Household composition

The home improvement market is inevitably influenced by shifts in the composition of households as homes are adjusted to differing household demands. 

Two longer-term trends to keep an eye on are the impact of an ageing population and shifts in student accommodation.

Huge demographic changes over recent years that are still playing out will reshape the home improvement market, greatly influencing what takes place and where. Among the more powerful changes is the ageing of the population. Despite a rise in the pension from 65 to 66 between 2011 and 2021 there was a notable increase in the number of pensioner households. While overall household numbers rose 6.1%, single-pensioner households increased 10.1% and all-pensioner family households rose by 19.8%.

The impact of rising pensioner households is not being felt evenly across the nation. To date there has been an exodus of older families from London. But even here the growth of all-pensioner family households was below 11%. Meanwhile, in the South West where many retire to, the rise between 2011 and 2021 in all-pensioner family households was 24%.

This points to big changes in the types of home improvement as pensioners seek to adjust existing homes to better accommodate later life living. Importantly, the current crop of pensioners is more affluent than before, with better pensions and having accumulated significant housing wealth. This means they are more likely to be able to afford improvements rather than making do.

Meanwhile, there is uncertainty over the landscape for student households with high rental costs and regulatory change, such as the Renters Reform Bill, leading to shifts in demand and supply. In recent decades many family homes have been converted to student rental homes as the share of student-only households rose. While student households represent a relatively small proportion of the national total, a sea-change in demand or supply would have big impacts on some local home improvement markets.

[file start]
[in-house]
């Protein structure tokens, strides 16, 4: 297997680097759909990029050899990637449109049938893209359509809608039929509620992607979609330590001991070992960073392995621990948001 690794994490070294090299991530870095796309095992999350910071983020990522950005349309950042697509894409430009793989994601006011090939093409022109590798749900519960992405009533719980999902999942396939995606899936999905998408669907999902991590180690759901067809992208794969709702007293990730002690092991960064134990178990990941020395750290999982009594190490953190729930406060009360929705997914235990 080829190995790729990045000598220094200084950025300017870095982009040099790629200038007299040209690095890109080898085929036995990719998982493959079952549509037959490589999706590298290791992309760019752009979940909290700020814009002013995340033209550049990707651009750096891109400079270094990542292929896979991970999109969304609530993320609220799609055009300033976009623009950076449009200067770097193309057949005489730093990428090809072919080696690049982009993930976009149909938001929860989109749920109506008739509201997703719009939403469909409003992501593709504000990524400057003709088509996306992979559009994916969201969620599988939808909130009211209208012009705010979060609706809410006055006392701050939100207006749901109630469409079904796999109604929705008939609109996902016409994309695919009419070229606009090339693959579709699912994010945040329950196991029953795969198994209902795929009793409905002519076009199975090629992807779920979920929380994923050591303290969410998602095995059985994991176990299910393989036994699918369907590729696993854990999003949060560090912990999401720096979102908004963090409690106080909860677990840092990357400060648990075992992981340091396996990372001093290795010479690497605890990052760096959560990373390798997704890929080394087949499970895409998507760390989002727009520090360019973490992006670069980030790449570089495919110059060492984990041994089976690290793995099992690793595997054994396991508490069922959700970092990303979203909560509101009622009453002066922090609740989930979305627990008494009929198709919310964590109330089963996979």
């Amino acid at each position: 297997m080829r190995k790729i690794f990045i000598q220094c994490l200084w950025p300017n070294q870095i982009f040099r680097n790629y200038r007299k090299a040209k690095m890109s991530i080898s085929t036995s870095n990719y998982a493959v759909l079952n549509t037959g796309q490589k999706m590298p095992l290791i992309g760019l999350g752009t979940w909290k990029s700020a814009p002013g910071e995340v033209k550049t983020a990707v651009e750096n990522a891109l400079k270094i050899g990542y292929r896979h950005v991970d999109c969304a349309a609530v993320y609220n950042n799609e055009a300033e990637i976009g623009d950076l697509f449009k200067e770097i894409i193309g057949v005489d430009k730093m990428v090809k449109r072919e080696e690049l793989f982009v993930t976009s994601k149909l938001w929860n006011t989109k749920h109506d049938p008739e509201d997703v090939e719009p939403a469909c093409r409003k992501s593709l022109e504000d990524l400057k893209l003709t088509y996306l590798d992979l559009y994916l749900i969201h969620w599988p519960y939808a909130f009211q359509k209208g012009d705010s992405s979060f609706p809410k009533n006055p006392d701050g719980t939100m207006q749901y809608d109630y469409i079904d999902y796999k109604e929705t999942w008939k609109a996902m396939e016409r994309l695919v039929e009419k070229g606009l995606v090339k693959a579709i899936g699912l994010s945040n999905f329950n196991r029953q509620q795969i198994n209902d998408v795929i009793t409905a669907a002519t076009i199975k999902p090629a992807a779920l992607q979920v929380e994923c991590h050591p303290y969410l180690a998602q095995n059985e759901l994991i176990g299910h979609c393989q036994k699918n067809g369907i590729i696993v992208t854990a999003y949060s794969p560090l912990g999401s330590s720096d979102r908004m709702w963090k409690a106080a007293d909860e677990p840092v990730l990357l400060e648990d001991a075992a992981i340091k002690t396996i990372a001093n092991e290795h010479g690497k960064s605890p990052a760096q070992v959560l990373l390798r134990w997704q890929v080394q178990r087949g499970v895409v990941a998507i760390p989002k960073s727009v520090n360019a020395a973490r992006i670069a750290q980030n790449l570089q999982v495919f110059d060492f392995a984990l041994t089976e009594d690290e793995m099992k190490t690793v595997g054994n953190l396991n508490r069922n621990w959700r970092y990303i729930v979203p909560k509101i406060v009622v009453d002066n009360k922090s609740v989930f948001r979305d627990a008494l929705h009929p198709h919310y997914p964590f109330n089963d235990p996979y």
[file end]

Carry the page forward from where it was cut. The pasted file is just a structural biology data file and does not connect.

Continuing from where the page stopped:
Climate change

The changes we are experiencing in the climate with ever frequent and more concerning weather events will demand change in the housing stock. The UK’s commitment to meet net zero by 2050 will create increasing pressure to improve energy efficiency in the housing stock.

In its Sixth Carbon Budget in 2020, the Climate Change Committee recommended that to achieve net zero all buildings should achieve EPC C over the next 10 to 15 years. Currently just over half the English housing stock is rated EPC D or below, according to the English Housing Survey (2022-23), with the percentage in the private sector about 56%. In 2012 the proportion was above 80%.

While improving energy efficiency is critical, the increasingly hot climate will mean some homes will require adjustments to reduce overheating. Further, the case to reduce clean water use and reduce runoff from heavier rainfalls will grow, as will the case to reduce the impact of flooding.

All these requirements look set to grow and will demand significant alterations and improvements to British homes. This will inevitably reshape demand in the home improvement sector.